Most parents vividly recall their own attempts to learn to ride a bike when they decide to teach their children the same skill. Despite some spills and
scraped knees, the experience leads to years of personal enjoyment and family fun. When your child becomes a pedaler — whether on a three-wheeler or a
two-wheeler — offer lots of encouragement. And remember, bike riding is a complicated skill that takes some time to master.
Along for the Ride: Seats, Spokes, and Helmets
Before your child is ready to ride on his own, you may want to bring him along as a passenger on your bike. Just wait until he's at least 1 year old. By
this age, he's better able to sit without support, and his neck will be strong enough to support a lightweight helmet. Keep in mind that even with the
sturdiest bike and best-fitting helmet, a child is at risk for injury if you lose control or if you are struck by another vehicle.
Doing your best for your sightseer involves:
2. Using a lightweight infant or toddler helmet
1. Using a rear-mounted seat
that is securely attached over the rear wheel. It should have spoke guards or straps to prevent little feet and hands
from getting caught in the wheel. The seat should have a high back and a sturdy shoulder harness capable of supporting your child's weight even if he dozes
off. Some parents choose to transport their young children in a covered, often canvas or durable plastic trailer. This metal trailer attaches to the rear
drop-off of the adult bicycle's back wheel and is stable and strong. The wheels of the trailer are widely spaced so tipping over is unlikely. Your child is
belted into the seat as well.
on your small passenger to prevent or minimize head injury in case of an accident. Bicycle shops have a better selection of appropriate helmets than toy
stores do, so go there first. Bike store personnel should be able to advise on proper fit and adjustment, so be sure to ask for their help. Helmets that
have been approved for safety are labeled "Snell Approved" or "Meets American National Standards Institute (ANSI) Standards."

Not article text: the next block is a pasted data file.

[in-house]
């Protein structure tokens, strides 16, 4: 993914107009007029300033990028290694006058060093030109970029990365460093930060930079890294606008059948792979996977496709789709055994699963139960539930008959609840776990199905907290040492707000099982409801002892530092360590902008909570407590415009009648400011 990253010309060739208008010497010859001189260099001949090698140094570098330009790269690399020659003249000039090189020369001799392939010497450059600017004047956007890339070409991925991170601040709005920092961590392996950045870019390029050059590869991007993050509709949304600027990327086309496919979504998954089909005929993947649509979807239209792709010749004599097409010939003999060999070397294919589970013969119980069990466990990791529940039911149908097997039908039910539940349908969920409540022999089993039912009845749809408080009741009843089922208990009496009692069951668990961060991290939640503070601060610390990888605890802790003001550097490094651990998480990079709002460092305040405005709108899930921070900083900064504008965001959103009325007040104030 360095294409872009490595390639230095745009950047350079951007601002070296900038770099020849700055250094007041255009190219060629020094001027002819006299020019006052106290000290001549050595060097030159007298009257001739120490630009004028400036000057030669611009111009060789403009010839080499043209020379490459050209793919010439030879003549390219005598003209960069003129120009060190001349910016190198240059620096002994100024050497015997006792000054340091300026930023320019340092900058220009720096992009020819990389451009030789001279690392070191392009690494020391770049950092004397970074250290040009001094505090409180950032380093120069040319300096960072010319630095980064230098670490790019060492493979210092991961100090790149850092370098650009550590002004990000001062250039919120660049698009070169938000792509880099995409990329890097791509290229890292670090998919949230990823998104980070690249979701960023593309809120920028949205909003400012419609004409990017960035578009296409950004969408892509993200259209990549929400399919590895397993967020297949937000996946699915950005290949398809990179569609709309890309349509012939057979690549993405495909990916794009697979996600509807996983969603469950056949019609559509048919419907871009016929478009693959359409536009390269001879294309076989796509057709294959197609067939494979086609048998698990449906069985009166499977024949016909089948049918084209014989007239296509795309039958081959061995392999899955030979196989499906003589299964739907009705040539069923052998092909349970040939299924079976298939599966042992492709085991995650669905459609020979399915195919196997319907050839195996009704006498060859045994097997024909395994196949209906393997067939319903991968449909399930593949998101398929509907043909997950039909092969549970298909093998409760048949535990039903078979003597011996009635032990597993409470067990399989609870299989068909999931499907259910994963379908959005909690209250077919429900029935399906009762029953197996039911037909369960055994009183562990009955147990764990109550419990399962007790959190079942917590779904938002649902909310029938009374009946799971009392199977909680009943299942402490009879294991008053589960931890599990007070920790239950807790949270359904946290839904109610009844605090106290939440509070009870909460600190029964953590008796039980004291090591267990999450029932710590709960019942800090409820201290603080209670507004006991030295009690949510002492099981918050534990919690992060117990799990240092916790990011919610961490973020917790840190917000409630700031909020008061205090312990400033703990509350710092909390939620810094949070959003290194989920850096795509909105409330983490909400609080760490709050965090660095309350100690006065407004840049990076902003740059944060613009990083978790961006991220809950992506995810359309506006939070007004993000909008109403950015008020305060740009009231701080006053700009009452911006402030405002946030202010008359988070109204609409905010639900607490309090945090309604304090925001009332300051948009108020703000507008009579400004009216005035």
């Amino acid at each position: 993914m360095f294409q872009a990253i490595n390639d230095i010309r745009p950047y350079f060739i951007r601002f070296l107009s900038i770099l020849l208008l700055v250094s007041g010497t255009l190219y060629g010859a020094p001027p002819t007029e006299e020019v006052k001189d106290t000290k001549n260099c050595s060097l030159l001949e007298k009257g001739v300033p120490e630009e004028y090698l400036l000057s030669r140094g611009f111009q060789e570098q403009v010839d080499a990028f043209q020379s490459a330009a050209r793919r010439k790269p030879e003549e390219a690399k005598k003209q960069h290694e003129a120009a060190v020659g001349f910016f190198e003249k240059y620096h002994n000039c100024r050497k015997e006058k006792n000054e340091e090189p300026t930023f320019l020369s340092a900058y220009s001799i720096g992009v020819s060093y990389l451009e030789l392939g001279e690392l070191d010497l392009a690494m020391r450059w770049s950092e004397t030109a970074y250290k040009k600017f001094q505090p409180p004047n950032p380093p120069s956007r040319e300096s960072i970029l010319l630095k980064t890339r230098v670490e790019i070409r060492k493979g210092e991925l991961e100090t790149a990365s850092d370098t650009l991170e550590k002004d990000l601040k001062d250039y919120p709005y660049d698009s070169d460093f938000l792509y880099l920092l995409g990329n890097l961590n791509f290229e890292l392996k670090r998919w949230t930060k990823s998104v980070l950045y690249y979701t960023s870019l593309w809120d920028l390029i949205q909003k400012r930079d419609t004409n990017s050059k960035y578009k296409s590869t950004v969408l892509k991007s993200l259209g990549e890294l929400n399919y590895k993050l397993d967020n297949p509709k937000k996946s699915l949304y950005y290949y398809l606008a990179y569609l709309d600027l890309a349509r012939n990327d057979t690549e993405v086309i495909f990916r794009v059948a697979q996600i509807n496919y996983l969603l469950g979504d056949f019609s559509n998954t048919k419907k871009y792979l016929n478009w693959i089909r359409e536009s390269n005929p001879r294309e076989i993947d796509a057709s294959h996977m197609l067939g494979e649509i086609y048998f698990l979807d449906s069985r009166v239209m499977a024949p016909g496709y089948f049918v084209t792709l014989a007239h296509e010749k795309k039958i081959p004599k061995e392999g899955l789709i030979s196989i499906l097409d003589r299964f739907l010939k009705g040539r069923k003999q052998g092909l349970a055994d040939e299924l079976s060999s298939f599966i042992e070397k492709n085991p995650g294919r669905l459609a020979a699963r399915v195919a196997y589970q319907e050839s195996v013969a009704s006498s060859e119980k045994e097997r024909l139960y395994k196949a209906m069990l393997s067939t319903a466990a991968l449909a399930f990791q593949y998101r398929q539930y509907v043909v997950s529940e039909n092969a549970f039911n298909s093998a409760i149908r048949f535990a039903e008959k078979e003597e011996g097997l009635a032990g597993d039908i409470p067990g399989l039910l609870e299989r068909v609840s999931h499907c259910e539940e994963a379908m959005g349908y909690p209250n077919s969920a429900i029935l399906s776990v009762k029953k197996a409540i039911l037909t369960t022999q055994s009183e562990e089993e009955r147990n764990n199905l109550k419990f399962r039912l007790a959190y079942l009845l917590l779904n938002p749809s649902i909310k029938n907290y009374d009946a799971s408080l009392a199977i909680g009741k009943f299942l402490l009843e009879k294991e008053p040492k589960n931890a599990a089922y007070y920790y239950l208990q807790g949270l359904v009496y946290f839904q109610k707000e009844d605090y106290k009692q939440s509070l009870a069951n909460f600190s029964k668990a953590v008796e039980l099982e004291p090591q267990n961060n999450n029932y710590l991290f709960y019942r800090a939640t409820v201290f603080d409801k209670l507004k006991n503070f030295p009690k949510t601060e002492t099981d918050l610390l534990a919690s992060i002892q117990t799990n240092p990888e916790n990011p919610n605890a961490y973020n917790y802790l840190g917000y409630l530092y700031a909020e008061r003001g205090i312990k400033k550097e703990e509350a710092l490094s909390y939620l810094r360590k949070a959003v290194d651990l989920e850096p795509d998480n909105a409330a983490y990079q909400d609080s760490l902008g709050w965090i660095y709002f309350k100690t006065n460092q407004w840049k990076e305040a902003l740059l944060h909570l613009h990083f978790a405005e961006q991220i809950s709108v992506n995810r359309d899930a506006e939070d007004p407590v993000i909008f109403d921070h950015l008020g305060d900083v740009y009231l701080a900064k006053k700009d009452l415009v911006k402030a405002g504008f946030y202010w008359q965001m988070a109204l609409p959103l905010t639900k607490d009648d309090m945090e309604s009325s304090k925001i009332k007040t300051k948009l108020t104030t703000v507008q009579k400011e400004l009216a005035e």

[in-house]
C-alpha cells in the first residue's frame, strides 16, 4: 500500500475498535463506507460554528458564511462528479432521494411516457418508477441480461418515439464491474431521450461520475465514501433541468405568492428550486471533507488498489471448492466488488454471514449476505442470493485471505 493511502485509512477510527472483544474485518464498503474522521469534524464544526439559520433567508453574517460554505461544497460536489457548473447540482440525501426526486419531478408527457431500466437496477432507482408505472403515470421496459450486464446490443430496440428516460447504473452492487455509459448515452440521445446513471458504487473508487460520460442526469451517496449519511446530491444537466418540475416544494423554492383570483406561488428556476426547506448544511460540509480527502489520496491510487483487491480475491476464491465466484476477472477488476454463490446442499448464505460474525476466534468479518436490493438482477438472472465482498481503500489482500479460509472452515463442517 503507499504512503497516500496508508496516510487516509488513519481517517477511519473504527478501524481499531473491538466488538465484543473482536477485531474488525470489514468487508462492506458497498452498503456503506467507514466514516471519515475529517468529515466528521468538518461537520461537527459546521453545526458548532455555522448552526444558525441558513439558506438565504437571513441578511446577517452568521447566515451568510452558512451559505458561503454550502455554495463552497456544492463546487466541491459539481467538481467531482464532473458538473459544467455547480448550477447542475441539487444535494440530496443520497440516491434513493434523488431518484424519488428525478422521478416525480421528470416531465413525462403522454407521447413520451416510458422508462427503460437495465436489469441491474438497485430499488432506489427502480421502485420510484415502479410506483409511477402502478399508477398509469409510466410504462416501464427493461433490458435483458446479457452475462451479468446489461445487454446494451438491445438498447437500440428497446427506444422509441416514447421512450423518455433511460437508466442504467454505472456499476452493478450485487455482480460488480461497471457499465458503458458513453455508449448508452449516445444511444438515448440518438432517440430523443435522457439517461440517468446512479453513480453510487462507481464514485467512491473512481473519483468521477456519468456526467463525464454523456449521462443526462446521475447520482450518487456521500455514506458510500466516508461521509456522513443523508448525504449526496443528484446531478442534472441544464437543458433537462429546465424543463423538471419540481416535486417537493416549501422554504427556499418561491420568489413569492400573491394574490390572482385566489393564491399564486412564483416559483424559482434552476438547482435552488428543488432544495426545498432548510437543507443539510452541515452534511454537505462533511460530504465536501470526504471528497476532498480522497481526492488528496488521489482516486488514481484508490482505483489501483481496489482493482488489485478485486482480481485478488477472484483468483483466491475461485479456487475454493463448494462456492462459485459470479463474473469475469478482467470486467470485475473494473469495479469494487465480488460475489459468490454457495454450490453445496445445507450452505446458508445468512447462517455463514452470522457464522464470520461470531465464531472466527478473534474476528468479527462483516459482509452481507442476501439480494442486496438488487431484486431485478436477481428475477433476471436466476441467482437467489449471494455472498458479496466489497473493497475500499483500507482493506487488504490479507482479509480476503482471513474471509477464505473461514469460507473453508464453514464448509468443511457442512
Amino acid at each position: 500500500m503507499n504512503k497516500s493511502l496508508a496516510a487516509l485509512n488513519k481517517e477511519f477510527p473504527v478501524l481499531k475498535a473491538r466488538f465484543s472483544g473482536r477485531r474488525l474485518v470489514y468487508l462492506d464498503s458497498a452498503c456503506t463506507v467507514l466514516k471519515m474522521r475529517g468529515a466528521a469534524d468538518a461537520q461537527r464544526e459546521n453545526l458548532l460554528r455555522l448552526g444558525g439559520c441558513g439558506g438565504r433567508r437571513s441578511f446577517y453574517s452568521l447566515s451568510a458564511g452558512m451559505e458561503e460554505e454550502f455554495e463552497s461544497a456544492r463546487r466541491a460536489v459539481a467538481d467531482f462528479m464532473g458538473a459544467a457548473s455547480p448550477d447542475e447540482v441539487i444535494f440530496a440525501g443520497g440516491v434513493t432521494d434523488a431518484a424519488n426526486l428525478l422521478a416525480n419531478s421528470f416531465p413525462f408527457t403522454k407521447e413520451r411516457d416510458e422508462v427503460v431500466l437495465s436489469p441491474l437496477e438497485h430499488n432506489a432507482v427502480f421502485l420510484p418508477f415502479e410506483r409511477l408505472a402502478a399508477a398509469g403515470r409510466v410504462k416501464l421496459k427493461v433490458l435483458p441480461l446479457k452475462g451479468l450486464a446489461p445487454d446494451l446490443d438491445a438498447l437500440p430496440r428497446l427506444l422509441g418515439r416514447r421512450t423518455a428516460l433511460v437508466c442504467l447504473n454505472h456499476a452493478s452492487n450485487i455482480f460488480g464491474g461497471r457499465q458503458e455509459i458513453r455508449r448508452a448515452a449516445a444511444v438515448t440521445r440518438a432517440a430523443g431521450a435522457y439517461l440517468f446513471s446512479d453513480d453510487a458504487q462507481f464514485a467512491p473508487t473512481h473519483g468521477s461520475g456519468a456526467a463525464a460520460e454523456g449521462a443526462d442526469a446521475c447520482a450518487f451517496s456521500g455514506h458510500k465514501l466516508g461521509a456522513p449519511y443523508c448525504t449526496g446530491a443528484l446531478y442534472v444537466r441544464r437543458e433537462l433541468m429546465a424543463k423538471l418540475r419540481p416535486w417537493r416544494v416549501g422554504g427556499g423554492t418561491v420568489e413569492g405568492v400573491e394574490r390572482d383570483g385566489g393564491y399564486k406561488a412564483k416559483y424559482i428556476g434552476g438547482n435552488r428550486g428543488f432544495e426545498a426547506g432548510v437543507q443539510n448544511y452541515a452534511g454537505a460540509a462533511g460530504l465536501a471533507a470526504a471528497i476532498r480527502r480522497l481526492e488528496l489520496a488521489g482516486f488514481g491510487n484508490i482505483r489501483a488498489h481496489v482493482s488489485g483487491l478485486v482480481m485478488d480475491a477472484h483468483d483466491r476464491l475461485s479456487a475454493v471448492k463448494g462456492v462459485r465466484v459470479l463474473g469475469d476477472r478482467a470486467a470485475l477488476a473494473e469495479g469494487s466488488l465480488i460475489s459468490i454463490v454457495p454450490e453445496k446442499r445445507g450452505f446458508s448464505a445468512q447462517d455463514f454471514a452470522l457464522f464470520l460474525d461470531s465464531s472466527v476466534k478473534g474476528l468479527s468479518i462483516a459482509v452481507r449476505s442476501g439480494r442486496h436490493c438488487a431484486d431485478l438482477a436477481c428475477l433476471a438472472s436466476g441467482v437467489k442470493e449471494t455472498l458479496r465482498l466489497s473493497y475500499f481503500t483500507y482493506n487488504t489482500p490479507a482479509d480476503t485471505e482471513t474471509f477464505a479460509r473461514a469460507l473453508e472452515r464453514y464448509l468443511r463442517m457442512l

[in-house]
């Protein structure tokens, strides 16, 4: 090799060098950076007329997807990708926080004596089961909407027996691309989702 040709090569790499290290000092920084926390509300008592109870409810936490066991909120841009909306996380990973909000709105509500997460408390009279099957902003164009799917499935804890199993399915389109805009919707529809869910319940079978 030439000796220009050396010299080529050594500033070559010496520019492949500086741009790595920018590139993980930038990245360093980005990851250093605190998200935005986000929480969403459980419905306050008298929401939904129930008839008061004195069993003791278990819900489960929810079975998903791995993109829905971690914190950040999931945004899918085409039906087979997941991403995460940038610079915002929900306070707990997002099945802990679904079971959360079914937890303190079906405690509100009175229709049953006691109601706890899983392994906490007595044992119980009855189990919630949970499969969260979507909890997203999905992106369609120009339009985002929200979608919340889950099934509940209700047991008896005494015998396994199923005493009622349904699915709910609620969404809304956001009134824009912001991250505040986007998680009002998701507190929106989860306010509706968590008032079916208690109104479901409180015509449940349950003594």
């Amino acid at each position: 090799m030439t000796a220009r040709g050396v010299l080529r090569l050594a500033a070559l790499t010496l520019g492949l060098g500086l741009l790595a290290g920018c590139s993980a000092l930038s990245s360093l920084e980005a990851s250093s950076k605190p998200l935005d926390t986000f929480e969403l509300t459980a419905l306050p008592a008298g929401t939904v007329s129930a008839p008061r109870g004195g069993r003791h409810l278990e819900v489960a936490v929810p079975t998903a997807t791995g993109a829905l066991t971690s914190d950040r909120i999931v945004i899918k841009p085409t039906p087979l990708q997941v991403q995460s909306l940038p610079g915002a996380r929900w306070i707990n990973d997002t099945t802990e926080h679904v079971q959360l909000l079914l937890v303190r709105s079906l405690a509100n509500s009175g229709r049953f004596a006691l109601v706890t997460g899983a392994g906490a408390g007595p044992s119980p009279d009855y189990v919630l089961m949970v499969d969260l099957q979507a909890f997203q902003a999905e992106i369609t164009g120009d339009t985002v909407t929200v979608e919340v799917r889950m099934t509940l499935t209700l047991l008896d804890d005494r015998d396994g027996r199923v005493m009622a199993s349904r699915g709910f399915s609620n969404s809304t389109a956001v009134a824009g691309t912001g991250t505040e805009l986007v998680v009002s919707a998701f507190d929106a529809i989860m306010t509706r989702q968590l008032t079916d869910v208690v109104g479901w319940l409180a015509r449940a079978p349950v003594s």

3. Strapping your child into the bike seat
and securing all the buckles each time you ride together.
Ready to Ride
By the time your child is running, climbing, jumping, and kicking a ball, she's ready for a tricycle. That's because she'll be able to pedal. For most
children, readiness comes between 2 and 4 years old. When they get to this stage, kids move fast, which increases the risk of falls. Make sure your child
is wearing an approved helmet that fits securely and comfortably.
Three-wheeler wisdom: Buy a tricycle that is low to the ground and has big wheels. You may notice other kids your child's age who are riding small bicycles
with training wheels. But stick to the trike; it's more stable and will be less likely to tip over.
Where to Ride
Allow your child to ride only in a safe place, such as a neighborhood sidewalk that isn't too congested. Make sure you always stay close by so you can
It’s not a good idea to allow a toddler on a three-wheeler to ride in the street. Even with supervision, this is a bad idea: She'll think it's safe because
It may be obvious, but it's worth stating: Riding a bike near a swimming pool or near cars is not safe. A child on a tricycle sits low to the ground and
may not be seen by a motorist who is backing up out of a driveway, for example.
Insist that your child wear her helmet every time she rides, even if only in your driveway.
Big Kid's Bike
Most children can safely begin to ride a two-wheeler with training wheels when they are 5 to 6 years old. In general, kids don't have the balance or muscle
coordination to ride a bike without training wheels until they are 6 or 7 years old, and sometimes older.
Here's how to tell if a bike is the right size for your child: Have her sit on the seat with her hands on the handlebars. The balls of her feet should be
on the ground.
Be a good role model for your child by practicing what you preach: Wear a helmet each time you go for a spin, alone or with company.